Last thursday, Giorgio Armani edited the british newspaper The Independent as part of his involvement with Project RED. As the second issue in the RED series – the first was edited by Bono- the newspaper took a look at issues which are of concern to those seeking to help Africa. While the newspaper had some good articles about “Africa’s gifts to the world” from art to science, celebrity weigh-ins on Africa’s problems, and African Women’s rights, those were all overshadowed by the cover picture of a black-faced Kate Moss. Major backlash ensued at yet another attempt to connect Africans to white celebrities and in this case the fashion world. You would think that after the backlash over the Gwyneth Paltrow “I am African” ad Mr. Armani would have paid special care to provide a better context for the image and not just rely on the resurrected supermodel’s notoriety.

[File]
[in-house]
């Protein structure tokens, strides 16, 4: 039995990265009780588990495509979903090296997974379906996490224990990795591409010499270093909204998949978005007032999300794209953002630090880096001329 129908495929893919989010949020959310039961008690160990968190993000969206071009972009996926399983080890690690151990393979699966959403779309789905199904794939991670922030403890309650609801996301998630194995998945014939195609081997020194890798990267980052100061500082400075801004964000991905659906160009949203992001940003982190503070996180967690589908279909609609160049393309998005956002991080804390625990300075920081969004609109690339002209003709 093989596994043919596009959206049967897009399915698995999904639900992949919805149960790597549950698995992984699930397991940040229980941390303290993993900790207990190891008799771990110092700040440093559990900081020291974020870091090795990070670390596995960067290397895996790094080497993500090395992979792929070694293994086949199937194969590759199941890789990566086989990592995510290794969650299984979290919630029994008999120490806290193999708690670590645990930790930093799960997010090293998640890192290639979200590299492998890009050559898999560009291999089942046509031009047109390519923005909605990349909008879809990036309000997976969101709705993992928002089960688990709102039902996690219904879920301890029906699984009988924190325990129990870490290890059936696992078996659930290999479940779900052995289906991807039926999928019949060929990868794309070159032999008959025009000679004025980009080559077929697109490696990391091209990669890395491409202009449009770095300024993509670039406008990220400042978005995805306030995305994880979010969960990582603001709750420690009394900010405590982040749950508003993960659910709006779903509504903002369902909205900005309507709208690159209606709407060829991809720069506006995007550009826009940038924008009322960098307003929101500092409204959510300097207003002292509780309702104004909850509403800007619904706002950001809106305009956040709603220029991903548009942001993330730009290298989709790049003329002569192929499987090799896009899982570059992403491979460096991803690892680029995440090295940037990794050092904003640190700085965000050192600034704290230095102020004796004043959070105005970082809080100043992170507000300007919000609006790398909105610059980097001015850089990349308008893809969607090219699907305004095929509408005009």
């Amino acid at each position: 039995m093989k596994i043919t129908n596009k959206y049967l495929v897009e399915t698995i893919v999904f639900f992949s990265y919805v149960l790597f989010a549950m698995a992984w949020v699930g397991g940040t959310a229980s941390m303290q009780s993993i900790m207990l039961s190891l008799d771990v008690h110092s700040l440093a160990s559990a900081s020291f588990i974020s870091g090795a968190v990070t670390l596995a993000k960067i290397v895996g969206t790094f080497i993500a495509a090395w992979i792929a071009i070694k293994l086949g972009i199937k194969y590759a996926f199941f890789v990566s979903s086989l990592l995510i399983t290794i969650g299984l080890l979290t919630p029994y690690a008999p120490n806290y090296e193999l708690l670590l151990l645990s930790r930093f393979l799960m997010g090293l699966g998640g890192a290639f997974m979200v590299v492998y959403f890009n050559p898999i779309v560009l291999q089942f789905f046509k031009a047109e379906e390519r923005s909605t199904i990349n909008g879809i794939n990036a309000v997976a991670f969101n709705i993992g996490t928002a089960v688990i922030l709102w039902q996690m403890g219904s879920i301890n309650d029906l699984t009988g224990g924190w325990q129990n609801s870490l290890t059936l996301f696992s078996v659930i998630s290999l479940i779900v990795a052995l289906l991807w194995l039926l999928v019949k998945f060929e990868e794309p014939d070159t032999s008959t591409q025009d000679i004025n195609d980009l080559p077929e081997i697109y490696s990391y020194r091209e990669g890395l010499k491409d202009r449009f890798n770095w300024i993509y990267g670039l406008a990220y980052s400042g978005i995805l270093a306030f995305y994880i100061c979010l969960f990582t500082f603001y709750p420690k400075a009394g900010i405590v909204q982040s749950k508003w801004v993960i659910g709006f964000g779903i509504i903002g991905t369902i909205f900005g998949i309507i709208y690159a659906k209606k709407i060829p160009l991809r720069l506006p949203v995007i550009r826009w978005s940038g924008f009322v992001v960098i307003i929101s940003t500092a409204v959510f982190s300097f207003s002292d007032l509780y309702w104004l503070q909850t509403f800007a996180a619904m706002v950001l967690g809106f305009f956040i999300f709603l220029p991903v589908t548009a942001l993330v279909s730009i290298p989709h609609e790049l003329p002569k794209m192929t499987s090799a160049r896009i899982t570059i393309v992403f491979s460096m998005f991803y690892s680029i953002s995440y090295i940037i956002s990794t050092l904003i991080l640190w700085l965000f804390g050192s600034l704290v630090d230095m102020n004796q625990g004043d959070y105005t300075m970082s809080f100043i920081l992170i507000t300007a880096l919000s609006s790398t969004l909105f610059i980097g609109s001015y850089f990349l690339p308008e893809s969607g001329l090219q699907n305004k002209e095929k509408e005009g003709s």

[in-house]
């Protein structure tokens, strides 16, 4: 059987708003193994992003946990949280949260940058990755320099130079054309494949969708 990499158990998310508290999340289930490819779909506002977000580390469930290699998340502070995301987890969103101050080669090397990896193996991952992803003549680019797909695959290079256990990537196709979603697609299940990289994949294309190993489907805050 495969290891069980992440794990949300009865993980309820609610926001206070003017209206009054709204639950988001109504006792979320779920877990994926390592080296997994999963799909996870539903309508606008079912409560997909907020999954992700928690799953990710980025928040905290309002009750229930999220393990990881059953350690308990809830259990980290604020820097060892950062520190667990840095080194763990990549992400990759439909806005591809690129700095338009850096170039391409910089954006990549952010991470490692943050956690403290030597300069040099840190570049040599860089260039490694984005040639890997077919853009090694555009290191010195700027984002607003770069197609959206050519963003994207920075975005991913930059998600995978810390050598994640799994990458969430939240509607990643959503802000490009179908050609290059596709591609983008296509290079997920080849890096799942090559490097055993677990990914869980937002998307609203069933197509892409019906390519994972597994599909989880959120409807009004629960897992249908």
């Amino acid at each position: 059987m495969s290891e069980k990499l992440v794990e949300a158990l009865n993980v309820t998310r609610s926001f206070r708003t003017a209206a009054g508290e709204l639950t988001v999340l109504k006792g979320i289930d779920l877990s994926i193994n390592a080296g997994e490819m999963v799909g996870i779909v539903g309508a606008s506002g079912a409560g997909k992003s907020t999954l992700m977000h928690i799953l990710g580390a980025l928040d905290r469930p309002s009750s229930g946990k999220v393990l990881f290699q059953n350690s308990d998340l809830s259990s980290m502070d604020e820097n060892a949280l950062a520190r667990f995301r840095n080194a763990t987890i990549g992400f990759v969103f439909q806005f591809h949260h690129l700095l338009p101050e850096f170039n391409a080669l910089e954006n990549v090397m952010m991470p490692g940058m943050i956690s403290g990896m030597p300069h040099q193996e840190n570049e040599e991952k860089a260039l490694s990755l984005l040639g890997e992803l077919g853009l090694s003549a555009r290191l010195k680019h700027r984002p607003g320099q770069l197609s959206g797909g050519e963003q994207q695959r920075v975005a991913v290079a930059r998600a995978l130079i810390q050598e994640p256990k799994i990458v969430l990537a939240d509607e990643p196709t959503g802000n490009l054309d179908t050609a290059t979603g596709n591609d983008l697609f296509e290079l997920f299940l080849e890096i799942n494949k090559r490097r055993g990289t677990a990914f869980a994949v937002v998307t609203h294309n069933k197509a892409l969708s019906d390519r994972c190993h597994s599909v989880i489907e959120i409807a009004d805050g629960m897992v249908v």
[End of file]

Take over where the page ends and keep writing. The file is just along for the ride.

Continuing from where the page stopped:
A major part of the failure of such campaigns is the media not realizing that today’s consumer has become smarter and is exposed to a lot more global messages than before. It’s true that we’re still enamored with celebrity and for the most part are still sleep when it comes to politics, but with advertising, even the sheep think of themselves as wolves. The images and associations don’t carry the same weight they used to because they have not been defined in the new society. With reality TV and the internet we are more independent in our information gathering. Today’s consumer is exposed to a lot more, and has new points of references. As Julie of Coutorture proved in her attempts at covering New York Fashion Week, the old media is out of touch with the rise and needs of the new breed of consumers and they prove this constantly with images such as the one on The Independent. While many charities are seeking to involve the public in their causes they are still employing the old media communicate with a new consumer who rebels against it. Some would say that the controversy from both the Kate Moss and Gwyneth Paltrow images helped to bring attention to the causes, but I would argue that most people could not tell you what issues those images were trying to bring to light. The old media has not done it’s homework on what Africa means to the new consumers. And like a parent, the old media’s message gets lost in it’s arrogance.